Science & Health

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Stephen Hawking has started the biggest project to date to search for intelligent life outside of planet Earth. The initiative was announced Monday at The Royal Society in London.

The 10-year search is called "Breakthrough Listen" and will scan 1 million stars closest to Earth, the center of our galaxy, and "the entire galactic plane" for broadcast signals, according to a press release. The technology astronomers will use can also detect a laser that only requires the energy use of a 100-watt light bulb.

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RENEE MONTAGNE, HOST:

David. Hey, David.

DAVID GREENE, HOST:

Yeah?

MONTAGNE: What am I - what am I thinking?

GREENE: (Laughter) I have no idea. I'm not a mind reader.

Copyright 2015 NPR. To see more, visit http://www.npr.org/.

Transcript

ARUN RATH, HOST:

I'm Arun Rath.

(SOUNDBITE OF APOLLO-SOYUZ TRANSMISSION)

UNIDENTIFIED MAN #1: Moscow is go for docking. Houston is go for docking. It's up to you guys. Have fun.

South Africa's coast is well known as the haunt of sharks, particularly the fearsome great white.

Even so, an encounter today between a large shark and Australian surfer Mick Fanning, who was competing in the Jeffreys Bay World Surf League competition (the J-Bay Open), broadcast live on television, has caused a few hearts to skip a beat.

Efforts to find a treatment for Alzheimer's disease have been disappointing so far. But there's a new generation of drugs in the works that researchers think might help not only Alzheimer's patients, but also people with Parkinson's disease and other brain disorders.

Flowers, bugs and bees: Stephen Buchmann wanted to study them all when he was a kid.

"I never grew out of my bug-and-dinosaur phase," he tells NPR's Arun Rath. "You know, since about the third grade, I decided I wanted to chase insects, especially bees."

These days, he's living that dream. As a pollination ecologist, he's now taking a particular interest in how flowers attract insects. In his new book, The Reason for Flowers, he looks at more than just the biology of flowers — he dives into the ways they've laid down roots in human history and culture, too.

In this installment of NPR's series Inside Alzheimer's, we hear from Greg O'Brien about his decision to sell the home where he and his wife raised their three children. O'Brien, a longtime journalist in Cape Cod, Mass., was diagnosed with early onset Alzheimer's disease in 2009.

Greg and Mary Catherine O'Brien have lived in their house on Cape Cod for more than 30 years. It's their dream house. They used to imagine growing old there.

Iran's supreme leader, Ayatollah Ali Khamenei, signaled his all-important approval of a historic nuclear deal forged with the West, but he portrayed the agreement as having been on Tehran's terms.

"Our policy toward the arrogant U.S. government won't change at all," Khamenei said in televised a speech in Tehran marking Eid, the end of Ramadan.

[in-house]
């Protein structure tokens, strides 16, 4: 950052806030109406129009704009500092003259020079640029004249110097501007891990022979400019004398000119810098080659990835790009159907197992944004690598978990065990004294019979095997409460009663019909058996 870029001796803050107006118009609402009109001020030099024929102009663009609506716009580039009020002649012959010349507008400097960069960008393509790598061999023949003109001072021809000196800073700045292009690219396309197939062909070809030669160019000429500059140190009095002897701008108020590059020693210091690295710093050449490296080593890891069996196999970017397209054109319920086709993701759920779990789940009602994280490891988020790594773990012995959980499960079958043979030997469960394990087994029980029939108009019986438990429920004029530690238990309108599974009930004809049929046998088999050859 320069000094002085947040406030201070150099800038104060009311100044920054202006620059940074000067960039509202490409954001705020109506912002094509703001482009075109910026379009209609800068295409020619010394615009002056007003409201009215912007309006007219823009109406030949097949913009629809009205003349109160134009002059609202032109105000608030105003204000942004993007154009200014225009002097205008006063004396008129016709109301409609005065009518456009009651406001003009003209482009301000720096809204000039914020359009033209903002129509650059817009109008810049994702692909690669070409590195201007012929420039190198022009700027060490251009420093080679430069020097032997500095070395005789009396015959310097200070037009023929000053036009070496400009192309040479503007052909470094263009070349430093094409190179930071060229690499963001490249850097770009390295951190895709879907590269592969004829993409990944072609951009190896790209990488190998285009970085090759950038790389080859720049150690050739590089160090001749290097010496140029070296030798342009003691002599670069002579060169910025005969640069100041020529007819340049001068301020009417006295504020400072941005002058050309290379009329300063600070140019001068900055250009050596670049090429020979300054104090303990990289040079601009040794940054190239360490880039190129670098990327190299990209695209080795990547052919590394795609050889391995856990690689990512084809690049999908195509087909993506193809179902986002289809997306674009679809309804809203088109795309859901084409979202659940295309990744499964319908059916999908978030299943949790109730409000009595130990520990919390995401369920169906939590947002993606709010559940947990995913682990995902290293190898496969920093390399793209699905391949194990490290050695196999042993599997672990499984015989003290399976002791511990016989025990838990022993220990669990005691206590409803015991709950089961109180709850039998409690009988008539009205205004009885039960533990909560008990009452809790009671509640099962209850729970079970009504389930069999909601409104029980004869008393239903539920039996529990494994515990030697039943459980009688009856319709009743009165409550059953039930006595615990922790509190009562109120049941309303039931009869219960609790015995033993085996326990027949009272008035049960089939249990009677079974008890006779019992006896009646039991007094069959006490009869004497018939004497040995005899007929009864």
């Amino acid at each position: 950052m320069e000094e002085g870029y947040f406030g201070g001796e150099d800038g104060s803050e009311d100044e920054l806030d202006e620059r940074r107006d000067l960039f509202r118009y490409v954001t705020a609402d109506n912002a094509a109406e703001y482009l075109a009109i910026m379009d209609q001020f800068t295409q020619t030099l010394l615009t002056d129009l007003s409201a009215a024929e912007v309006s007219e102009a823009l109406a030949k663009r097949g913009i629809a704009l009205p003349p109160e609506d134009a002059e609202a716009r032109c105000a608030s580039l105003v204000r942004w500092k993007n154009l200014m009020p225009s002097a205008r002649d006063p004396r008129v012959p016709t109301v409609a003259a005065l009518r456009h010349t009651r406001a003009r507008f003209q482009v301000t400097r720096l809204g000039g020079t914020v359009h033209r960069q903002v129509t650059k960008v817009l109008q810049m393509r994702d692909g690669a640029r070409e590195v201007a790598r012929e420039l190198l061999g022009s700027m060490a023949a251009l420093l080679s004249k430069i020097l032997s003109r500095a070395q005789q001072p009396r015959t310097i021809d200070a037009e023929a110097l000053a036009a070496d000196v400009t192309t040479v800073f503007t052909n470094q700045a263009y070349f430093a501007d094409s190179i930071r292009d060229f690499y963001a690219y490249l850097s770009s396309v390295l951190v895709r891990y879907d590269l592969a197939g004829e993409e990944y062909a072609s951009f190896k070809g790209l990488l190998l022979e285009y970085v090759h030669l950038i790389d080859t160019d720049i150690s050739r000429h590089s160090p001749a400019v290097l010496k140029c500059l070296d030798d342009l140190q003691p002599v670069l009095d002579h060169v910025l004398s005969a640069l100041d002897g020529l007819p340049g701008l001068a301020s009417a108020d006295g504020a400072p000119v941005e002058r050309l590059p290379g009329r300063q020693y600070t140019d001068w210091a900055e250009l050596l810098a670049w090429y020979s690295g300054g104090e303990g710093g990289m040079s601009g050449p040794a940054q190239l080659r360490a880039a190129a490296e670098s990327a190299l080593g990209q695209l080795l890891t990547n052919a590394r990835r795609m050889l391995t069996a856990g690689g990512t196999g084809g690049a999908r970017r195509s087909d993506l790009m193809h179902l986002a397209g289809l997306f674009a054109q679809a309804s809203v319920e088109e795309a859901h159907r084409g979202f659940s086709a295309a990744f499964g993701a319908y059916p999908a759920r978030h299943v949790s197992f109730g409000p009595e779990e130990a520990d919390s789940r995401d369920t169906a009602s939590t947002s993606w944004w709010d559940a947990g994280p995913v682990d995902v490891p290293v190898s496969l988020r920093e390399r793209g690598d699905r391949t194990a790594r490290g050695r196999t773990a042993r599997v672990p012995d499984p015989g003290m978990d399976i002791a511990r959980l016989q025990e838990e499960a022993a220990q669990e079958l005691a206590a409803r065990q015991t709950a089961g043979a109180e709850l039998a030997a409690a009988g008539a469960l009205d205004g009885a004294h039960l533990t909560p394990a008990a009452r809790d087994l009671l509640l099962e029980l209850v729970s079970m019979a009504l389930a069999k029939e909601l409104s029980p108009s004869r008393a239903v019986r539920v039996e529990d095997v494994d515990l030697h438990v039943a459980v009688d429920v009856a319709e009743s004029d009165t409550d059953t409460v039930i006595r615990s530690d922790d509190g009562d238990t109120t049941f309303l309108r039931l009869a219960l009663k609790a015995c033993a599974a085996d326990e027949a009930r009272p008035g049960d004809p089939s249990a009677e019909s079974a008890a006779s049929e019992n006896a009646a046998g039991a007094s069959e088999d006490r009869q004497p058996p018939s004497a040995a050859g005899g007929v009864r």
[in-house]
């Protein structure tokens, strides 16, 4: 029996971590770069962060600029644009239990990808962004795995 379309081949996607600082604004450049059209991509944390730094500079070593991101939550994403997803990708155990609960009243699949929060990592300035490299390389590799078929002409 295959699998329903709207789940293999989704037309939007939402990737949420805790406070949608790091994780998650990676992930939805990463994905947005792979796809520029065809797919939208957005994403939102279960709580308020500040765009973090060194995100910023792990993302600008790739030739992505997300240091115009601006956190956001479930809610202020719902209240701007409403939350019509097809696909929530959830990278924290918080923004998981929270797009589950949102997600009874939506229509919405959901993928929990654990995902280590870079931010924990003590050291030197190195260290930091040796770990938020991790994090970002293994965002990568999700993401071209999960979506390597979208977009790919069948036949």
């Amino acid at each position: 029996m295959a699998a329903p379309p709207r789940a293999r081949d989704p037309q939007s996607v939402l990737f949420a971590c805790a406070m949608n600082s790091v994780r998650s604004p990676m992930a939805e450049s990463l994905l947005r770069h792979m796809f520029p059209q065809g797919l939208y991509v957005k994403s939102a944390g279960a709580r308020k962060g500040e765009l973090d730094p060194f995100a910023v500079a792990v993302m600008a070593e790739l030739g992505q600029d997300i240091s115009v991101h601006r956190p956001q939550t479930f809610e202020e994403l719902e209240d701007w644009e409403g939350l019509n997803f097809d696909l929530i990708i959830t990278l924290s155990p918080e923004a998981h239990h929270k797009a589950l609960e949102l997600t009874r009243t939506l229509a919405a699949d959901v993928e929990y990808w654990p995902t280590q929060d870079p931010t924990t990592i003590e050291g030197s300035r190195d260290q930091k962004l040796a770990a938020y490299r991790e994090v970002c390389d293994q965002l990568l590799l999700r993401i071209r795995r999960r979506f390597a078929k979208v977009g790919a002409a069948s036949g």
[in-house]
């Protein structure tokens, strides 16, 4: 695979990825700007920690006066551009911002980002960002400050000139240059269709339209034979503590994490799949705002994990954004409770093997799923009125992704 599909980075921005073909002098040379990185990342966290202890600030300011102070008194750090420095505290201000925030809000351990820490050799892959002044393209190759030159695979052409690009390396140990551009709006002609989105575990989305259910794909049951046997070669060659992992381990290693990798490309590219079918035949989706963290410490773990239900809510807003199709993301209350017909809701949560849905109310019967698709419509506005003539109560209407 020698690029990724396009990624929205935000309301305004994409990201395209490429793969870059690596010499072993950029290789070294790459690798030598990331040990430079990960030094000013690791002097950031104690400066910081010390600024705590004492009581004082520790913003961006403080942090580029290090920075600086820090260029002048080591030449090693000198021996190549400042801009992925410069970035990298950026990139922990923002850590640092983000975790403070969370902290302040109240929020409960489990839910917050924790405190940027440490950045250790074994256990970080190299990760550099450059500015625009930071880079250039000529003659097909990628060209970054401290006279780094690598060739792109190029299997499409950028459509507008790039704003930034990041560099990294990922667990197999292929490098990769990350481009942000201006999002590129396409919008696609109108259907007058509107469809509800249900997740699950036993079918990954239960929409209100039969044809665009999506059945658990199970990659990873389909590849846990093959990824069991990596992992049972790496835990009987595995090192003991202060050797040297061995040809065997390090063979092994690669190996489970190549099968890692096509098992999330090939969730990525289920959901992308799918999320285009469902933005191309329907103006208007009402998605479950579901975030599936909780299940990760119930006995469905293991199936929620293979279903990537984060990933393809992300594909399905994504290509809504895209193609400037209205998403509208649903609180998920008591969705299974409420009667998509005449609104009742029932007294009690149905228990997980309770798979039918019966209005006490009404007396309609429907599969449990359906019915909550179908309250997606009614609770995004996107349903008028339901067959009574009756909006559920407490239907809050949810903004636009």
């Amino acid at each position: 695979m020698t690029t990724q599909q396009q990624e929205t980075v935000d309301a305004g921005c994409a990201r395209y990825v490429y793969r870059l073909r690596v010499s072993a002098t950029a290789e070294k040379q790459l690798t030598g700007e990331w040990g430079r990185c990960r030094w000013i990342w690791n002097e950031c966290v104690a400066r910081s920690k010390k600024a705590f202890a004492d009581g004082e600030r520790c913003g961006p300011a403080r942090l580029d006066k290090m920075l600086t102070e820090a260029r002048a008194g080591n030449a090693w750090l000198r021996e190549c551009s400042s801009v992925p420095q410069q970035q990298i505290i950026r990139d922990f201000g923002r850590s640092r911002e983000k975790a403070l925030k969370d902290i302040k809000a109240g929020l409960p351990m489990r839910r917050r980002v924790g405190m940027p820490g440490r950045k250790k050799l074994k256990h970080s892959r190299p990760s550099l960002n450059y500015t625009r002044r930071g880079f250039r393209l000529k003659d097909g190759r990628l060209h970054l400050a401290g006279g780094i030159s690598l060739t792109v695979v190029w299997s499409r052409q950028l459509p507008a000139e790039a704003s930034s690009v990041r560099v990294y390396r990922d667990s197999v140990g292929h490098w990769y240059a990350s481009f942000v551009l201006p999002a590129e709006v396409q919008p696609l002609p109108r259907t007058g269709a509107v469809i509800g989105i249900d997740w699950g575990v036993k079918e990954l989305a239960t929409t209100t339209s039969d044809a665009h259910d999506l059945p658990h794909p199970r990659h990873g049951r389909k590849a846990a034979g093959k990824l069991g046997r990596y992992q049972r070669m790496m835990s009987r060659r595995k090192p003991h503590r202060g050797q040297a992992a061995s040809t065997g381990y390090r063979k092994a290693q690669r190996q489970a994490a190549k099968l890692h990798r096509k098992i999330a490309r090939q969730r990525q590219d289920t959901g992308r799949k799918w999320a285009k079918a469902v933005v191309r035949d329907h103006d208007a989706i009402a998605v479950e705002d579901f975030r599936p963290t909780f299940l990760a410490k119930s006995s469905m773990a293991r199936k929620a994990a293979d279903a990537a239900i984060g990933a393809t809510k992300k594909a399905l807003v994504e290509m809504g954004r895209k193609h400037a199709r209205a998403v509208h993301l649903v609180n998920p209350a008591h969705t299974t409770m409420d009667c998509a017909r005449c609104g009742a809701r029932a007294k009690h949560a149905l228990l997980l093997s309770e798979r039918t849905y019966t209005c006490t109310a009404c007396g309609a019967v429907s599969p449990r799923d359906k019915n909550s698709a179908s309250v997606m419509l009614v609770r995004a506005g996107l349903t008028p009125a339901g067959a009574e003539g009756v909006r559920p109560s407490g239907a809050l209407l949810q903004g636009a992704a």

Pluto turns out to be pretty lively.

Not Las Vegas, perhaps, but more vivacious with geologic activity than we've ever known about, and for good reason: Pluto is currently almost 3 billion miles away from Earth, a dwarf planet spinning in the lonely last ring of our solar system.

This isn't your average top 30 list. No Taylor Swift song is on it, it doesn't involve sports and it's not a listicle of the Internet's best cat videos. But it does have a device that adds chlorine to water so it's safe to drink — and a condom tied to a catheter that can stop bleeding when a woman is having a baby.

What happens when you drop a regulation Spalding basketball from a 415-foot-high dam? It depends.

For a group from the trick basketball team How Ridiculous who sank a basket from atop the Gordon Dam in Tasmania, it meant landing a spot in the Guinness World Records book.

Pluto looks to be a far cry from the dead body that many scientists had long presumed. As the New Horizons probe continues to report back from the fringes of the solar system, a word that Mr. Spock might have used sums up the reaction: fascinating.

Will Our Demand For Food Threaten Our Supply of Water?

Jul 17, 2015

Part 2 of the TED Radio Hour episode Finite.

About Jon Foley's TED Talk

Ecologist Jon Foley says agriculture is the "most powerful force unleashed on this planet since the end of the ice age." He says we're using too much of it to irrigate, and we have to rethink how we farm.

About Jon Foley

How Did A Medical Miracle Turn Into A Global Threat?

Jul 17, 2015

Part 3 of the TED Radio Hour episode Finite.

About Ramanan Laxminarayan's TED Talk

Antibiotics save lives, but we rely on them too much. Eventually, the drugs may stop working. Economist Ramanan Laxminarayan asks us to think twice before reaching for this double-edged resource.

About Ramanan Laxminarayan

Part 1 of the TED Radio Hour episode Finite.

About Mark Plotkin's TED Talk

The isolated tribes of the Amazon are getting dispersed or dying out. Ethnobotanist Mark Plotkin describes what we'll lose if their culture and collective wisdom vanish with them.

About Mark Plotkin

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